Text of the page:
From a scientific vantage point, if the CIRM does become the mother ship of stem cell research, the advantage goes to those who have access to it. Dittrich pointed out that as long as California is ahead of the game in stem cell support, generations of scientists in California schools will remain here as their research will receive grant funding.

This could be beneficial to schools such as UC San Diego, as a medical research university.


Economic Growth

If San Diego does succeed in securing the CIRM, the advantage gained by the academic community will also extend to the economy.

“The attraction of grants, private, state or federal, will help local economies, (as) companies spring up and spit out academic research,” said Mulloney.

As far as corporate relocation is concerned, startup companies would perhaps be the most likely to take advantage of being near the institute’s headquarters according to Banks. New companies would be automatically drawn to the location of the CIRM.

“If they have five places to choose from, why wouldn’t they open up next to the institute?” said Banks.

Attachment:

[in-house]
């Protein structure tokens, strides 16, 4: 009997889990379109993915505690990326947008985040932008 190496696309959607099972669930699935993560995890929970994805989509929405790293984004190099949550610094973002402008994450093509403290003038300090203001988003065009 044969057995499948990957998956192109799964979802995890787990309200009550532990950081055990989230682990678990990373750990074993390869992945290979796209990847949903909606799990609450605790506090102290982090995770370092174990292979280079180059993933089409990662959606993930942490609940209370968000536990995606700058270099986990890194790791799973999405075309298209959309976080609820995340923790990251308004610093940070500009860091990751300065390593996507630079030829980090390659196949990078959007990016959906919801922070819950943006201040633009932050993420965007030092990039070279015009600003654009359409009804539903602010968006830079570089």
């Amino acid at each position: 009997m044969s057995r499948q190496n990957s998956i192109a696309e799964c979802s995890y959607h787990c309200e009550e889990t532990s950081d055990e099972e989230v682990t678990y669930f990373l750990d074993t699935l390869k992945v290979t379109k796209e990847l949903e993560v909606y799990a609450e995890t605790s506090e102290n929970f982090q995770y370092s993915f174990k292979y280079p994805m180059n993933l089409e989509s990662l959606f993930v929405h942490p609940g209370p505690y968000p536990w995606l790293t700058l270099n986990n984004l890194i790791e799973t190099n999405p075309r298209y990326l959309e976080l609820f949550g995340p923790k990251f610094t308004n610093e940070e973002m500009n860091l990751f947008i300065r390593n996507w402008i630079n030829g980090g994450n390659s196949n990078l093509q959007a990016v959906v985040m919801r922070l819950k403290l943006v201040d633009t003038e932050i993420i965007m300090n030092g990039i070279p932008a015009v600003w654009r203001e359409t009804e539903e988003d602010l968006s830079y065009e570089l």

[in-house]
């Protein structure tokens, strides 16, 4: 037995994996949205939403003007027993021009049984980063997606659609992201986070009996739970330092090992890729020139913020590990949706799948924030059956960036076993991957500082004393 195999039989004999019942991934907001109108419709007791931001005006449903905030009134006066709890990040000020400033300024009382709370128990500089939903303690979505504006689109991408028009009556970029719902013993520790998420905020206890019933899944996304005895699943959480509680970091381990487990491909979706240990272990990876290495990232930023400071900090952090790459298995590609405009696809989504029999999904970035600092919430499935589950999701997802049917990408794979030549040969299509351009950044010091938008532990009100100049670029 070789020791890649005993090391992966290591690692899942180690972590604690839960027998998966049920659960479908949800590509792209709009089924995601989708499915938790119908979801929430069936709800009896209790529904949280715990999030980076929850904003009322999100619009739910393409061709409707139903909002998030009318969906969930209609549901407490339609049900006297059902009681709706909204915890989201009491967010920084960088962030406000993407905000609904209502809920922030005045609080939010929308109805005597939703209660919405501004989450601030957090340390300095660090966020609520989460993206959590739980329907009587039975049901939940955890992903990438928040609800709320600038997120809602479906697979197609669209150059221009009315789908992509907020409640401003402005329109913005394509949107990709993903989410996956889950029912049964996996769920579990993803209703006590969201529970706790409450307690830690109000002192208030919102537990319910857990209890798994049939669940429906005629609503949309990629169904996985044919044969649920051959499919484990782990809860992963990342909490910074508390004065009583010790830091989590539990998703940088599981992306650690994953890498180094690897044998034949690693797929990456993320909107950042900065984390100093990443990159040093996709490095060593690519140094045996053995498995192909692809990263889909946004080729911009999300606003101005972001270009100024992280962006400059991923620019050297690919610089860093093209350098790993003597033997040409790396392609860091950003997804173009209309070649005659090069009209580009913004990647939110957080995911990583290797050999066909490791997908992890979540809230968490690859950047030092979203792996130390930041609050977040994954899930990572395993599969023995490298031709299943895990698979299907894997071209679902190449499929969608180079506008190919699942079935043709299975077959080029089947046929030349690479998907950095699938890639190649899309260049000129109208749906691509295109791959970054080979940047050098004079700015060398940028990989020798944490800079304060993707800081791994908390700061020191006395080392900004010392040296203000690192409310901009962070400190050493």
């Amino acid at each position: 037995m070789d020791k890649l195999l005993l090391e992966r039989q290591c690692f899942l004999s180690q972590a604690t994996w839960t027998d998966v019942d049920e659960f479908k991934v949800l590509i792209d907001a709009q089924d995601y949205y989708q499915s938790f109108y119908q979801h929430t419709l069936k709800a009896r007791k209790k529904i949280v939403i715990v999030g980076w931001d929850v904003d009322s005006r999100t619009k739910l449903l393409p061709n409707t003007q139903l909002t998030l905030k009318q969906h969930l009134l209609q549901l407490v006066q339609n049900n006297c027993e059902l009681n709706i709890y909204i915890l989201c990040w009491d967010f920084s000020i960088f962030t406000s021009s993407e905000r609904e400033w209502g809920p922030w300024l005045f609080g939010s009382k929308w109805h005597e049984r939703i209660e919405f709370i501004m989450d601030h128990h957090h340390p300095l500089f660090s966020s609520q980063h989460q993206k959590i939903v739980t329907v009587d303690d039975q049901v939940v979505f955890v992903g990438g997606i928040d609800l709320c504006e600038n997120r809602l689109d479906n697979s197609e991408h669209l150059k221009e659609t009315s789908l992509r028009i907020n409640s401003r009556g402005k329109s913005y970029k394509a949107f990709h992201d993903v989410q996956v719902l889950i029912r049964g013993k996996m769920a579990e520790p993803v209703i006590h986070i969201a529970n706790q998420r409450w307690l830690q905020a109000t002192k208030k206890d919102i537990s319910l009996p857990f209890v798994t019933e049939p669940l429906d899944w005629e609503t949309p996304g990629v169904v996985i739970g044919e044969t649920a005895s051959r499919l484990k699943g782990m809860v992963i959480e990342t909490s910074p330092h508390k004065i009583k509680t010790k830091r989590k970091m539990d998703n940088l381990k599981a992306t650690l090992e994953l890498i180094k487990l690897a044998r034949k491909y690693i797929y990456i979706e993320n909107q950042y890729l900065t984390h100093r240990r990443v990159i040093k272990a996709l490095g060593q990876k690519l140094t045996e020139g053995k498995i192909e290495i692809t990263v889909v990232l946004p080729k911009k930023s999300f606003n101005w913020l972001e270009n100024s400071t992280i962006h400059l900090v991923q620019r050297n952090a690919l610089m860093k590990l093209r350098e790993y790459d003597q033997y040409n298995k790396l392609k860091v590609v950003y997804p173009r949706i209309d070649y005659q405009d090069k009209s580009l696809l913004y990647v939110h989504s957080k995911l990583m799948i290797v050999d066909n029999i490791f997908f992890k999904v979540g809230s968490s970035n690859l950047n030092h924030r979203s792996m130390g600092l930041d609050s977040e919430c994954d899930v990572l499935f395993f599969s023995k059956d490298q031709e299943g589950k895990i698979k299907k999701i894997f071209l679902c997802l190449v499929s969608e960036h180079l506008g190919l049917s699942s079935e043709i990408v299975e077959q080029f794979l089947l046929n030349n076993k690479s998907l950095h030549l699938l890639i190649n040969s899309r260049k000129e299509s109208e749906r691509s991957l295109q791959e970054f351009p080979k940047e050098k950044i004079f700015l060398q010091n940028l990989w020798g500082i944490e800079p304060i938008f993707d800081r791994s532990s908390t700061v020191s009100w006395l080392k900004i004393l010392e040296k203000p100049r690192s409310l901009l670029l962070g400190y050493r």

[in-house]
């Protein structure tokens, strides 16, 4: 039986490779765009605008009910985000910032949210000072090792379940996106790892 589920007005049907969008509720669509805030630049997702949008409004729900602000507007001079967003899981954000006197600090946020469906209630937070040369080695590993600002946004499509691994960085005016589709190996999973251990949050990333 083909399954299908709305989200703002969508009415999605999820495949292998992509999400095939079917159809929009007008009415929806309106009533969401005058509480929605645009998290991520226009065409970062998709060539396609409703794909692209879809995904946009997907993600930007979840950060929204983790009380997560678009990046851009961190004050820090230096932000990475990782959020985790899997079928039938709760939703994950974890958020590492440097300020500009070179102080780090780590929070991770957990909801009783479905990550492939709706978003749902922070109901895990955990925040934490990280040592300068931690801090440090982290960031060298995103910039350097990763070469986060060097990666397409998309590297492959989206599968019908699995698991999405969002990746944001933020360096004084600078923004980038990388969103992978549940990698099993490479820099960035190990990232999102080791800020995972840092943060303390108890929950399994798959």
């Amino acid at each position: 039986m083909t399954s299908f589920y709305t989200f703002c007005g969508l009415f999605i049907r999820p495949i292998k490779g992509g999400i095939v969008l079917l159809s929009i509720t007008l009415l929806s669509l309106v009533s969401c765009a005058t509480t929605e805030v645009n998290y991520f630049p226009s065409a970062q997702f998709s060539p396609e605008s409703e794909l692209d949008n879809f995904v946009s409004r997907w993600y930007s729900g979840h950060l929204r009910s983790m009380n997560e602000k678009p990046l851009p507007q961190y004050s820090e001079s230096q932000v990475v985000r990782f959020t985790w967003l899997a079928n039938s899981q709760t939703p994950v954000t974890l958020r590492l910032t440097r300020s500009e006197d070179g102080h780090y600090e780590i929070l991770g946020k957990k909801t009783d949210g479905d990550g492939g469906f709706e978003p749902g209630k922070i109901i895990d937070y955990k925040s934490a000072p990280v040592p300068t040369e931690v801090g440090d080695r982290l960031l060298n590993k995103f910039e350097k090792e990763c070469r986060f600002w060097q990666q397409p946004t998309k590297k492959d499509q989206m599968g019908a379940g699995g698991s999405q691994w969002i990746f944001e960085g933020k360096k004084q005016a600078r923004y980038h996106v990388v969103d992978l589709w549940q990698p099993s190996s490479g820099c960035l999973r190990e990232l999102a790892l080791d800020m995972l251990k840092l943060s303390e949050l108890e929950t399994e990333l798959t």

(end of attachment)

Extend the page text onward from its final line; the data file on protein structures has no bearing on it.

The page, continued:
Banks said she does not, however, see a wave of already established companies relocating to the Institute’s final destination.

Besides companies and corporate offices, people in general are expected to be attracted to San Diego should it be named the home of the CIRM. Grant money from Proposition 71 is available to researchers if they relocate within California.

Although the institute itself will employ no more than 50 people, the potential nationwide draw of the facility could create a demand for a readily available pipeline of employees, said Boyd. If the San Diego stem cell industry grows, so does the work force.

But even if biotech companies and employees do not relocate to the institute’s home city, the CIRM still promises to draw visitors. Conferences will definitely bring people to the institute, said Banks. As listed among the Site Search Subcommittee’s Request for Proposal criteria, available meeting space and accommodations will be given preferable consideration.

San Diego’s proposed site for the CIRM, Torrey Pines Science Park, has both lodging and meeting accommodations nearby, creating a conference-friendly environment.

The Neuroscience Institute and Salk Institute for Biological Studies will provide meeting facilities for the CIRM at no cost, with the Institute of the Americas, UCSD’s Mandeville Auditorium and the International House offering meeting space at a discounted rate.